UPDATE #2 HB 542 on Parental Rights – Kill the Bill

The Senate amendment limits the parent’s objections to “materials,” which is insufficient when an entire course or program is often based upon objectionable materials.

The Senate amendment grants districts arbitrary control over a parent’s constitutional right to “object.” Requiring district approval limits the ability of the parents to object. Without district approval, parents can’t object !! How does this resolve any differences?

Of course, the district will favor their own “materials.” Did the school district in Bedford roll over when parents didn’t like being “Nickeled and Dimed”? Of course not.

So how is it that this Senate amendment resolves anything? The district is biased in favor of their own materials. The parent has the constitutional right to object, not to have his beliefs and opinions questioned, overruled and censored by a district.

The Senate amendment undermines parental rights by very narrowly defining how the parent may object and requiring district approval before a child can opt out. The Senate amendment burdens a parent’s inalienable right of conscience instead of allowing, as the House version allowed, a parent the opportunity to exercise his rights.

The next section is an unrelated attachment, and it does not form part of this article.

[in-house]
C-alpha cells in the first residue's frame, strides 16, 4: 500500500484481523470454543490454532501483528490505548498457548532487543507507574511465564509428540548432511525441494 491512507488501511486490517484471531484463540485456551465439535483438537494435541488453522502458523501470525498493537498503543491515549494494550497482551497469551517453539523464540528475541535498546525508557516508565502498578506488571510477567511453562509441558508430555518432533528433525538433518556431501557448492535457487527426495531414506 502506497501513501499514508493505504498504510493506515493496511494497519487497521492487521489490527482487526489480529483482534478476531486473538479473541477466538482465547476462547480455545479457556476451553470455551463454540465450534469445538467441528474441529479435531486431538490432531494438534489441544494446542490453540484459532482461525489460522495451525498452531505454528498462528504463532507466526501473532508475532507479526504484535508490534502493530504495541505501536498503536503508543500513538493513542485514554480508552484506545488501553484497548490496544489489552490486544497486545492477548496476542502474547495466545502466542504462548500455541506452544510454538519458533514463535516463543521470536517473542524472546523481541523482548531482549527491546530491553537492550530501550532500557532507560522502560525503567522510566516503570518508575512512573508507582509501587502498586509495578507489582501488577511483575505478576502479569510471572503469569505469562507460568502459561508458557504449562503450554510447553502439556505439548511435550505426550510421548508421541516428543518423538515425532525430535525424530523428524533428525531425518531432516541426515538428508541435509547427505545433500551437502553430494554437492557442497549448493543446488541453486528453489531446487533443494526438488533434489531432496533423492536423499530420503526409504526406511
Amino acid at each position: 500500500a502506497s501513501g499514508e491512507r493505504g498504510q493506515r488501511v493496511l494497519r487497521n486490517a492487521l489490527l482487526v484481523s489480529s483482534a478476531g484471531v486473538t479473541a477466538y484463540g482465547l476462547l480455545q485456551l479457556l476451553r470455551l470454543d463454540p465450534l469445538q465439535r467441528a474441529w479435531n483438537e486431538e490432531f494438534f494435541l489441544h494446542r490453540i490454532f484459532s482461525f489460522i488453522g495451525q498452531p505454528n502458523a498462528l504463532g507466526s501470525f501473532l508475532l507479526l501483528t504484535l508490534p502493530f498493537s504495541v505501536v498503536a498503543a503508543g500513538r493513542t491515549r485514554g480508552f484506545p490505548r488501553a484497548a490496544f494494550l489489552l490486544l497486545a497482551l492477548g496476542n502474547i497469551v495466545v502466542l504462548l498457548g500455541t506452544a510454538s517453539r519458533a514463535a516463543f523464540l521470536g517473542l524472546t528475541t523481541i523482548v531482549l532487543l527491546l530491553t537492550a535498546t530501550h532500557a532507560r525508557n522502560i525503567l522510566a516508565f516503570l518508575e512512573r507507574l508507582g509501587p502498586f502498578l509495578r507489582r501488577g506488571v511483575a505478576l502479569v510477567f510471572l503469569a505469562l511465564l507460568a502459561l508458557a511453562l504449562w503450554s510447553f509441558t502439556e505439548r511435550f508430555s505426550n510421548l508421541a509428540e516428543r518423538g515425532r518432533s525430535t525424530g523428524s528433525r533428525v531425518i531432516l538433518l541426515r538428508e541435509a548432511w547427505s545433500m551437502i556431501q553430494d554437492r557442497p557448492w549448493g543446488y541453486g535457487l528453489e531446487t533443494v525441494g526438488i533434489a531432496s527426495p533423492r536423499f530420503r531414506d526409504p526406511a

NH Families for Education recommends that HB 542 must be killed to protect parental rights.

UPDATE #1: Please write to these Senators on the Senate Education Committee to ask them to SUPPORT THIS BILL.

Nancy Stiles, Chair; Sharon Carson, Molly Kelly, and Russell Prescott.

The HOUSE EDUCATION COMMITTEE will be holding its executive session on HB 542 at 10:15 AM in the LOB 207 on Wednesday March 9, 2011

HB 542 makes the following affirmation under the “Duty of Parents”:

No district shall compel a parent to send his child to any school to which he may be conscientiously opposed, nor shall any district approve or disapprove a parent’s education program or curriculum.

This bill insures that parent’s inalienable rights of conscience are recognized as they have been recognized by the US Supreme court and elsewhere. It places this important principle in a central location in education statute to prevent any confusion.

The HEC email address: ~HouseEducationCommittee@leg.state.nh.us